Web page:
Friday, December 30, 2011

Conventional Wisdom

Throw me some help
How prevalent is Conventional Wisdom about nutrition and exercise in our society today?  I've been drinking the Paleosphere Kool-Aid for a few years and I think I've lost touch with how much this way of thinking is actually in the minority.  I'm not saying that I don't know its an uphill battle and all, but I don't get the chance to discuss this stuff face to face with that many people.

Take, for example, the Holiday party I found myself at on Christmas.  There was much discussion regarding good food and drink and I managed not to go all Paleo on anybody.  Heck, I even had some cake for desert, which is great - that's what special occasions are all about.  After the party, though, is where I got tripped up.  The Hostess and my friend started discussing cholesterol and diet.  And, as you can see where this is going, the Hostess was right on the money with Convention Wisdom concerning this subject.  I mean classic definition type of stuff.  Her cholesterol is high, her Doc wants to put her on Statins, which she doesn't want to do, so she has gone the previous 3 months without eating meat to lower it 'naturally'.  And she is upset because the tests just came back and that little trick didn't work.

I was sitting there biting my tongue with no intent of saying anything, but it just came out.  I don't know if I jumped in on this discussion because I really felt I had information that could help, or because I was so steamed from some of the misinformation I was hearing.  Probably a combo of both I suppose.  Now, there were only four of us left and the Hostess is a really good friend of my really good friend, and I do indeed like her and genuinely want to help.  I probably wouldn't have opened my mouth if this had been the subject over a noisy dinner table of 10, but regardless, I was a bit surprised I did say something at all.

We actually didn't argue about the subject.  I just tried tossing out some information and gauged quickly that, even though she is a very intelligent person, she has bought hook, line and sinker the CW on this stuff.  To give you an example, I said that Statins have only been shown to reduce cardiovascular events in a small sub-population of people, none of which are women.  To which her reply was something like - yes, but if it reduces your cholesterol blah blah blah.  She even pulled out the line 'I want to get my cholesterol in the sweet spot', which I assume she means between 160 and 200.  But as you and I know, your total cholesterol level is not predictive of your cardiovascular risk.  Hell, I wish it was.  I wish it was that easy.  Take a simple test and if your not in some magic range, then change your diet or take a pill to get it there and all of a sudden your risk goes way, way down.  If only there was any test (short of opening up your arteries and examining them) that could give us definitive cardiovascular risk analysis.  Unfortunately, it doesn't work like that.  Mark Sisson over at Mark's Daily Apple has just done an in depth series on cholesterol testing and it's limitations, definitely worth checking out if you have the time.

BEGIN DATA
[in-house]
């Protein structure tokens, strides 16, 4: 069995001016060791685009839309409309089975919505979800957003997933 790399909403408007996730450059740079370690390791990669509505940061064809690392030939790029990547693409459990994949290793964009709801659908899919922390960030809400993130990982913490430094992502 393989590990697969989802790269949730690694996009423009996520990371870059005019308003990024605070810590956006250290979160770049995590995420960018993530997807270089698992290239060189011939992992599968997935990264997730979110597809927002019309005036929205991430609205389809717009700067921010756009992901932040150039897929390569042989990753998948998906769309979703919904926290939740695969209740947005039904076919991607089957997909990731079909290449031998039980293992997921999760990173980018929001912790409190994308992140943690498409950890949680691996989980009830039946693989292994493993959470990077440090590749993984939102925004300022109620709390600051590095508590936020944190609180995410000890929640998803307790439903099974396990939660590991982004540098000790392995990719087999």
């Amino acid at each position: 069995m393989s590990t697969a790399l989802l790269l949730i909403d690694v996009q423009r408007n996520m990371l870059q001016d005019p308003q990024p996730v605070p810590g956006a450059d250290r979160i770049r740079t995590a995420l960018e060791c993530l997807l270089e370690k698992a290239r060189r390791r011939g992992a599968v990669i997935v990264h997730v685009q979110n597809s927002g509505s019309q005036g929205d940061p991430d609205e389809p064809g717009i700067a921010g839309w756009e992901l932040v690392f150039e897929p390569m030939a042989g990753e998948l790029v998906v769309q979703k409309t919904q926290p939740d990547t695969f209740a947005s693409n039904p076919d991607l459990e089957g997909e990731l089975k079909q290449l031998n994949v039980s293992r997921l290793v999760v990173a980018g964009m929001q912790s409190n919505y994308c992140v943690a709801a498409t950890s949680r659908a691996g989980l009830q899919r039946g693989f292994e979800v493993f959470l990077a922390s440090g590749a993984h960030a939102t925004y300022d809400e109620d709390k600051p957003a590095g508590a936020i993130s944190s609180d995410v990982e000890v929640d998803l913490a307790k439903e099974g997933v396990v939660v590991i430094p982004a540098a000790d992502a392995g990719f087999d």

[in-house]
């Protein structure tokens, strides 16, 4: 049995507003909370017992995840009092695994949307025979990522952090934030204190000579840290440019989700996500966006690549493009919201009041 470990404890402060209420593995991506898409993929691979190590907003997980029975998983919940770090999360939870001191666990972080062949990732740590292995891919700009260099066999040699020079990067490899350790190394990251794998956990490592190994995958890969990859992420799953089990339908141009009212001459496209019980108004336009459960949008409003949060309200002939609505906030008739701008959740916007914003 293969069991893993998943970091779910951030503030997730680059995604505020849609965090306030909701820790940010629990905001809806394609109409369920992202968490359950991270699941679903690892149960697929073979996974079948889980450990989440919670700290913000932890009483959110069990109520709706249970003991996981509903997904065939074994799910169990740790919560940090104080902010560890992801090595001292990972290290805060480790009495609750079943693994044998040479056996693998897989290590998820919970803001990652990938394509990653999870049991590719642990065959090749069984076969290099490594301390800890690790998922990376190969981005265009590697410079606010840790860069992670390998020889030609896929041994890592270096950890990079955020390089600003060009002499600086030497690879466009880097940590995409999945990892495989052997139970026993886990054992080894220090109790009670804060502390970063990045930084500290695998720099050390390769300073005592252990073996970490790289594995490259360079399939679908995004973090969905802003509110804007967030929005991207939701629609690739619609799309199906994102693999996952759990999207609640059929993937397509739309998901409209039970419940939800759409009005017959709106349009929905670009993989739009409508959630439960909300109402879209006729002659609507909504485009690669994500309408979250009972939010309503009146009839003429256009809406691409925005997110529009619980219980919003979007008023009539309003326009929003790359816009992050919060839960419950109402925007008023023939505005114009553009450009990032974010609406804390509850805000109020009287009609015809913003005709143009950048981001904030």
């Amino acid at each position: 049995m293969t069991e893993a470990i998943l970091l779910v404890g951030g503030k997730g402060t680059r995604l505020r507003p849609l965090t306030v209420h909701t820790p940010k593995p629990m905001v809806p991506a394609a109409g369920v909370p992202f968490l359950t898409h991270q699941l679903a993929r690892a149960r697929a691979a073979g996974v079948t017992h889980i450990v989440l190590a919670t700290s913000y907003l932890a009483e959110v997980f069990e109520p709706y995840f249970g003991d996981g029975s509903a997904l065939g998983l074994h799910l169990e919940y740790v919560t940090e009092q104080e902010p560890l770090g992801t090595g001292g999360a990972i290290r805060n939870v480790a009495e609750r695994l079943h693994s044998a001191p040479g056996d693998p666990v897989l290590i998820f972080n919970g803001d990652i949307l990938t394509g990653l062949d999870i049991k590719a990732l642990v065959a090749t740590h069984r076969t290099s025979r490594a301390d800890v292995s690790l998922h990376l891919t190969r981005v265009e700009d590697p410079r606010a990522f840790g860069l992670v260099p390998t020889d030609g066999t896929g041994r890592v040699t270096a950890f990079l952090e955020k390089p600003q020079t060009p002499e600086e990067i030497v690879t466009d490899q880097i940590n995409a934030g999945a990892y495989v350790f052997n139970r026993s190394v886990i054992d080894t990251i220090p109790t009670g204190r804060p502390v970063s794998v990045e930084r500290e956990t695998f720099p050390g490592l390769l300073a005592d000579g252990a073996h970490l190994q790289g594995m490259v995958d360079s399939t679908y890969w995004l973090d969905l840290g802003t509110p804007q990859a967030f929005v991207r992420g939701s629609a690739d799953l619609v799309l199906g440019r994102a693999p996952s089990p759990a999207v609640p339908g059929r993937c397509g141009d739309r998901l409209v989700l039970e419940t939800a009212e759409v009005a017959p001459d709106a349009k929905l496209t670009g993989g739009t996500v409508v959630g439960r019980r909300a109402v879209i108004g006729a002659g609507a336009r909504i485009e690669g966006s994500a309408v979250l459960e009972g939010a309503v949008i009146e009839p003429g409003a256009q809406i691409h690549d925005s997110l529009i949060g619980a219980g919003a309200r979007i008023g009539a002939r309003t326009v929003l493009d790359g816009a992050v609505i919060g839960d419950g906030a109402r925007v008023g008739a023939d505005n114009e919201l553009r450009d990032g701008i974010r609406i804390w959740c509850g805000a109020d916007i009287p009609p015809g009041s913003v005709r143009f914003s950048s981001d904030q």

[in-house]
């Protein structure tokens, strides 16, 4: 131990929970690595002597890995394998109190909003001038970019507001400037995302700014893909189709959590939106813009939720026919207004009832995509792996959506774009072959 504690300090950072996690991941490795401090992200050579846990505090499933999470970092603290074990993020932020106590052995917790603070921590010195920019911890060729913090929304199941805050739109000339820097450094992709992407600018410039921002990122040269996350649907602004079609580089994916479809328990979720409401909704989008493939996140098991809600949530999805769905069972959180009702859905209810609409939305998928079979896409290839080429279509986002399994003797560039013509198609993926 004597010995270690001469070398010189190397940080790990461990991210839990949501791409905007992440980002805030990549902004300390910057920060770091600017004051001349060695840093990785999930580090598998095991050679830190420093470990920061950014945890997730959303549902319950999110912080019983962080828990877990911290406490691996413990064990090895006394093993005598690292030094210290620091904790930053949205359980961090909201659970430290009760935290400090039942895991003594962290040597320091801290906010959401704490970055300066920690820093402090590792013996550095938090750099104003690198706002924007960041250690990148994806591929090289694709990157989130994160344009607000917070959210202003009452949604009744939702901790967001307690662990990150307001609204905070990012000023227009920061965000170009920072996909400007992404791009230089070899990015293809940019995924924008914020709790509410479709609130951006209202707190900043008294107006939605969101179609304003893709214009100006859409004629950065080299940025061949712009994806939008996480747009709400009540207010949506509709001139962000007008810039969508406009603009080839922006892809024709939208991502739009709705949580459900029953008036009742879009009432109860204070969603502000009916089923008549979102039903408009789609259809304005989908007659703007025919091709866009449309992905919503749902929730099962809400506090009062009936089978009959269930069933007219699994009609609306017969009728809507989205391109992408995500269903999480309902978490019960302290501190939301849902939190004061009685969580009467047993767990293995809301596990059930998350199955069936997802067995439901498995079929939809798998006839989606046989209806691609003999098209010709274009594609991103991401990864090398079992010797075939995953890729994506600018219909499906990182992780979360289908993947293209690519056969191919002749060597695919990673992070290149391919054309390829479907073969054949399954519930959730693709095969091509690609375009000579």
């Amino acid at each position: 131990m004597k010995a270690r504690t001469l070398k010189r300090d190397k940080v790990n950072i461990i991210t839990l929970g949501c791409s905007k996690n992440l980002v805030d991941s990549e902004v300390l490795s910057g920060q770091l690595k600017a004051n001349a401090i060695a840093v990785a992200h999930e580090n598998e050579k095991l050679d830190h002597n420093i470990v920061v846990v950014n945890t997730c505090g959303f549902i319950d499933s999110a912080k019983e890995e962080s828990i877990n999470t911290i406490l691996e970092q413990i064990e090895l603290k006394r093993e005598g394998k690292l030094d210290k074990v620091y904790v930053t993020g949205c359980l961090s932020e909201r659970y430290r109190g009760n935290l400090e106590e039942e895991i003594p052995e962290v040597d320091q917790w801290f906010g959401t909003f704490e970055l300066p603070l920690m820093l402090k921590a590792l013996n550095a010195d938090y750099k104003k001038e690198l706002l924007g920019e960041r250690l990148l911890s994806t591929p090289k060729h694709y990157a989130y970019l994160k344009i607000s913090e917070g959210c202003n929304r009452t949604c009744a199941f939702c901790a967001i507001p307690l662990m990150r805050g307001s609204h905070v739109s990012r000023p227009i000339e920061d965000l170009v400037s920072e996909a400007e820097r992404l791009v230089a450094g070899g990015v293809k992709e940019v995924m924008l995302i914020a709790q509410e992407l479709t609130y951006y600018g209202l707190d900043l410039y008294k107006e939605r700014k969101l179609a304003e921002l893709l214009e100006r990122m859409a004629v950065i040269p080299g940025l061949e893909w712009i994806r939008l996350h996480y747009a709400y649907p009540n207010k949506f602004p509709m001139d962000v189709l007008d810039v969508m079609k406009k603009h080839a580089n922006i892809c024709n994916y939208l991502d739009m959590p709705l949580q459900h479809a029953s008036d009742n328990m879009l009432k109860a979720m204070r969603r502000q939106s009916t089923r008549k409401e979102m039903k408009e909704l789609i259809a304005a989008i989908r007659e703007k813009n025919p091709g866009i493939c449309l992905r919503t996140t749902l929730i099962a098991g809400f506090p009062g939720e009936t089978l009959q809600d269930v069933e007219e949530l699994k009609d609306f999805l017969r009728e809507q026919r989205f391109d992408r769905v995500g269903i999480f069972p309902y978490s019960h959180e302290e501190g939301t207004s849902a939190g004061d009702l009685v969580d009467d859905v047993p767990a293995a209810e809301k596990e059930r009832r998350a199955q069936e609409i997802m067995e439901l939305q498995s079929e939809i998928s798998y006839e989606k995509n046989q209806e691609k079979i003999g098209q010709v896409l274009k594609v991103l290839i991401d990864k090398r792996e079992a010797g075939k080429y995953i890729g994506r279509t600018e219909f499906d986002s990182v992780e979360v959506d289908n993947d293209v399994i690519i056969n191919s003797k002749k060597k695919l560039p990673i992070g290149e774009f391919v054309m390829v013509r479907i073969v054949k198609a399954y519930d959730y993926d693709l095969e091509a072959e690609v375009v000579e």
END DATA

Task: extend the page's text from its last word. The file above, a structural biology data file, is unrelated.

So then we arrive at her deciding to go vegetarian to improve her heart health.  Oh man, talk about Conventional Wisdom.  By all means, be a vegetarian if you so desire, but please don't make the mistake of thinking that you'll achieve optimal health by eating this way.  You could possibly improve your health if you are coming from a pretty crappy diet to begin with, but optimal  health will not be in your future.  I find it alarming how many times people have just assumed that I, myself, am a vegetarian simply because I fit the stereotypical picture of health.  They are genuinely surprised to learn that I eat lots of red meat and fat.

Alright, back to where I stared this thing ... how prevalent is this way of thinking anyhow?  I kinda feel like our little wave is swelling with all of the awesome information that is freely available out there.  And all of the books coming out.  And all of the success stories.  Am I being blinded?  Somewhat, no doubt.  But is this movement really getting any traction? 

Sure, we're up against Big Agra, Big Pharma, and Big Government ... oh wait, maybe that's it.  It's all about the money isn't it.  We can be as all grass-roots as we want, but if grains continue to be subsidized by the Government, and Big Pharma underwrites all of the funding for their own studies, and the FDA puts together the Food Pyramid or whatever it's called these days - well, to put it optimistically, we'll be fighting an uphill battle.  Never be fooled by the notion that Government or Big Business is looking out for our health though.  No.  They are just looking for profits.  That is what they do.

In the end, I guess that is why Conventional Wisdom is so popular.  Money buys influence.  But if your health is truly important to you, then you have to take matters into your own hands.  You will have to go find information and figure things out for your damn self.  It sucks if you don't have a lot of time, but really, what is more important than your own health? And with so many great resources out there just a click or two away, I think information will ultimately be the key weapon against Big Money.

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